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The Salon is ONW's weekly gathering place where three of Canada's brightest and most respected political strategists - John Capobianco, Marit Stiles and Richard Mahoney - come together to analyze national issues affecting Ontario.

                                                                       



MPs are back to the House of Commons this week after the summer break. Fireworks are a given, but we asked The Salon's analysts what kind of fireworks they'll be.

 

John Capobianco:

Well, the much anticipated fall parliamentary session began this week, and Canadians from coast to coast to coast have been waiting for this moment to end an already short summer. Ok, so maybe not all Canadians have been as eager as Richard, Marit and myself for this to get started... but we are in it and let the election cycle begin. No question this session and anything political in Ottawa will be scrutinized and evaluated for meaning and hints about when an election will take place in 2015.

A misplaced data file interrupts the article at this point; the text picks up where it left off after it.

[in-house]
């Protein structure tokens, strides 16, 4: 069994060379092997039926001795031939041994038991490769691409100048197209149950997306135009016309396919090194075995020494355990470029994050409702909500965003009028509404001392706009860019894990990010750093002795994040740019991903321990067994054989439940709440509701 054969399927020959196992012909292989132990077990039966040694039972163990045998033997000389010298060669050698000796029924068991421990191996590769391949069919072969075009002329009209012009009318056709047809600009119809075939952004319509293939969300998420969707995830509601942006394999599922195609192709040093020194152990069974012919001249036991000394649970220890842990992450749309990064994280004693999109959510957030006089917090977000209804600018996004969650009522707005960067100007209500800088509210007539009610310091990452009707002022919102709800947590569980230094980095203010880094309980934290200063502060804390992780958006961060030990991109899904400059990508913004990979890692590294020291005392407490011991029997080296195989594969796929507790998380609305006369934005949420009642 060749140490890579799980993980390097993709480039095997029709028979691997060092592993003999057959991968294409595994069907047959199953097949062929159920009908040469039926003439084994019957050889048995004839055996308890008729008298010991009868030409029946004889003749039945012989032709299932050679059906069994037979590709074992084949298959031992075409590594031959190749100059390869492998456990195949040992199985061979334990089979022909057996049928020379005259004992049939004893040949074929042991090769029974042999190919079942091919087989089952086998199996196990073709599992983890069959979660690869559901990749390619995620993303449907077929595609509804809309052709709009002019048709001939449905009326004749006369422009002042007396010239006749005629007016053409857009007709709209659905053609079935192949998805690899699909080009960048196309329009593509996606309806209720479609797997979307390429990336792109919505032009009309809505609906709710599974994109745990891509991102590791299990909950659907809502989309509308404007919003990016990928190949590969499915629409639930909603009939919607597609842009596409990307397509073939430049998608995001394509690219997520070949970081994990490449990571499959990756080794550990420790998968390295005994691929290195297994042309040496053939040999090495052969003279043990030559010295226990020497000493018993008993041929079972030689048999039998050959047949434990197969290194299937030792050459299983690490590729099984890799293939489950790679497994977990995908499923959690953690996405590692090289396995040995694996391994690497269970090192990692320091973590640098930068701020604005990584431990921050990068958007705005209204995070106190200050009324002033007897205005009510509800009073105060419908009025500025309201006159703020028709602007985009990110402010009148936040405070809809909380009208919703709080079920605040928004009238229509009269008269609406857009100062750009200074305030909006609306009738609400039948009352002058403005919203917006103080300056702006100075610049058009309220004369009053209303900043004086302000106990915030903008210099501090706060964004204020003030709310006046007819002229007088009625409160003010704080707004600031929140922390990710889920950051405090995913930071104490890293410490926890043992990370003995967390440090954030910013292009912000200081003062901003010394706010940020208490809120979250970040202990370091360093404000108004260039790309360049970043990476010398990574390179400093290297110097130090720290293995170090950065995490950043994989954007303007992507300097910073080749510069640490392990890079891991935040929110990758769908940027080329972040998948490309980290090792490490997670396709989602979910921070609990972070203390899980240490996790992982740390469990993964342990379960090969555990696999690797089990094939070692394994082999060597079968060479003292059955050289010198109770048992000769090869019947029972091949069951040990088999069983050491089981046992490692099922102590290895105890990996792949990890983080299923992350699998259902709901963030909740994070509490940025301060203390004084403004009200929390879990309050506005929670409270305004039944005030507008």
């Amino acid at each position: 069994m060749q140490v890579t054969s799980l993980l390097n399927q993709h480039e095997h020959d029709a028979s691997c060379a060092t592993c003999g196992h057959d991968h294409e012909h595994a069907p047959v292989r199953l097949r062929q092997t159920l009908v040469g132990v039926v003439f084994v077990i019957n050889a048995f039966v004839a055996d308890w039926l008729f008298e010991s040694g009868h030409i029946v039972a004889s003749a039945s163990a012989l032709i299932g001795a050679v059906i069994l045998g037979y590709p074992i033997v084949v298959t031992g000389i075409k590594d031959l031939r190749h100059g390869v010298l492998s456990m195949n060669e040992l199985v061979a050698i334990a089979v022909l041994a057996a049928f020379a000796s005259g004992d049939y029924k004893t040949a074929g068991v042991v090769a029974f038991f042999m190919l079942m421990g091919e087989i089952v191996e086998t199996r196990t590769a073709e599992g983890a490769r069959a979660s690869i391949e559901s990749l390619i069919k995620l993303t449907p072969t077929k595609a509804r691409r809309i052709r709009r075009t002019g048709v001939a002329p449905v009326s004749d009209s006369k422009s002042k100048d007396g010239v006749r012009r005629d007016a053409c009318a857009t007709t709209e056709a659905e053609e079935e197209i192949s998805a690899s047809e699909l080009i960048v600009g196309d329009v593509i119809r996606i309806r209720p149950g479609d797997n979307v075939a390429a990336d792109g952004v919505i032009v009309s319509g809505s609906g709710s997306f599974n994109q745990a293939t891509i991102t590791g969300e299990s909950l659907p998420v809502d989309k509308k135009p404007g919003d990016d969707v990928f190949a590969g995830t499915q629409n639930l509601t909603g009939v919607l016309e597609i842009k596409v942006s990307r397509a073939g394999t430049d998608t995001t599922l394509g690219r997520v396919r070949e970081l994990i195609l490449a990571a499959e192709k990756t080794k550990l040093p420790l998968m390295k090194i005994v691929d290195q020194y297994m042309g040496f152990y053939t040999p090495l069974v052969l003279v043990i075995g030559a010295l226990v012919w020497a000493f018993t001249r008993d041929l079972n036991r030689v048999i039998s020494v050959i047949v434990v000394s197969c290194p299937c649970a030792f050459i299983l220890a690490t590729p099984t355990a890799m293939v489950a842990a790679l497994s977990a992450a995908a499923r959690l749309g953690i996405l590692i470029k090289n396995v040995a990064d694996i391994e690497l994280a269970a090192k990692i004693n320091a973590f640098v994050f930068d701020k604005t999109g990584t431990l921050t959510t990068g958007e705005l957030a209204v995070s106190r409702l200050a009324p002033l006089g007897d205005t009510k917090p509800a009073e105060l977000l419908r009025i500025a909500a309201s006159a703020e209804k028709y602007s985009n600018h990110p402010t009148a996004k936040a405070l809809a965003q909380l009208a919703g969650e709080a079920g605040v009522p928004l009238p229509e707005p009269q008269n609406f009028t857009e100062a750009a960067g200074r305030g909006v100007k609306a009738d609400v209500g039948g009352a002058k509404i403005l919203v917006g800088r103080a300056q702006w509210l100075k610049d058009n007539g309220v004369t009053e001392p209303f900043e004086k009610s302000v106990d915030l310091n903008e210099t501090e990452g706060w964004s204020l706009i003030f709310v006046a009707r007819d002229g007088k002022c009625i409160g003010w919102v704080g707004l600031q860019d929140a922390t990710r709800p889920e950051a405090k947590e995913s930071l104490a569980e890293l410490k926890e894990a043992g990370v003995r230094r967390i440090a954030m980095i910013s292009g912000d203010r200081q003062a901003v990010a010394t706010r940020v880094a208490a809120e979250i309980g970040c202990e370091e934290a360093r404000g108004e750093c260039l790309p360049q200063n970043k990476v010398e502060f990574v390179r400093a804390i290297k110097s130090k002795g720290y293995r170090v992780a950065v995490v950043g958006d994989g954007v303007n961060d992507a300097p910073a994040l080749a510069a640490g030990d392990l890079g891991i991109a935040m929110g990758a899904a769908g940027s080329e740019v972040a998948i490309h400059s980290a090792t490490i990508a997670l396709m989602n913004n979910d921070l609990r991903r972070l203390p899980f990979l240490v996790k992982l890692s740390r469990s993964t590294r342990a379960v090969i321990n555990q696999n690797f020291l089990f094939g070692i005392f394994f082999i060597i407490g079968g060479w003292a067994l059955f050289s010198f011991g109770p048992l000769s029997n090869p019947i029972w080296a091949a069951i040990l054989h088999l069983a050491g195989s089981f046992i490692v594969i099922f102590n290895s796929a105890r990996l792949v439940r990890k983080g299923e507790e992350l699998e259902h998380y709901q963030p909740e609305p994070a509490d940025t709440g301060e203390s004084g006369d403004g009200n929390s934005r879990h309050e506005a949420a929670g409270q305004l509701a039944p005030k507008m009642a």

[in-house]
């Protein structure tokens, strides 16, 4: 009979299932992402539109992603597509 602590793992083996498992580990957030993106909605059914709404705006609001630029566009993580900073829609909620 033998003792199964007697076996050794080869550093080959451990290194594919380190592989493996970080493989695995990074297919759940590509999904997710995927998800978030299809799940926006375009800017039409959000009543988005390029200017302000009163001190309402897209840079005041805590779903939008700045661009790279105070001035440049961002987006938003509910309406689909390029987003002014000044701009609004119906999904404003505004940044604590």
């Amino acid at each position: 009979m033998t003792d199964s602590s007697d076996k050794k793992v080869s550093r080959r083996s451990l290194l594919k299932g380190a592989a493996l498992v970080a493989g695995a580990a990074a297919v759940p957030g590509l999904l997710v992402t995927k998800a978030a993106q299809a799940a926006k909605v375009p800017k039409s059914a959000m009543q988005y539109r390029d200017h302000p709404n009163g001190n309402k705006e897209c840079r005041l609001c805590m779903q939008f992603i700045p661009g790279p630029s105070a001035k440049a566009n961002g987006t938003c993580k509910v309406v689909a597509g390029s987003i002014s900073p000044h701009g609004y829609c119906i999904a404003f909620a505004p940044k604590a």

The Prime Minister and his government have a busy legislative agenda that will focus on foreign policy, including ensuring various trade deals with the European Union, China and South Korea are all locked up before an election call.

We will continue to see the PM playing a diplomatic role on the international scene, as he has been doing with the conflicts in Russia and the Middle East.

There will also be a strong focus on domestic policy, especially the economy and jobs.

As well, there are a few pieces of legislation which were held back from the previous session, including the anti-cyber bullying law and the anti-prostitution law, to name two.

All of this to demonstrate to Canadians the real picture of how the PM and his team have managed Canada's affairs so well and to persuade Canadians that the Conservatives need to continue to manage Canada's affairs.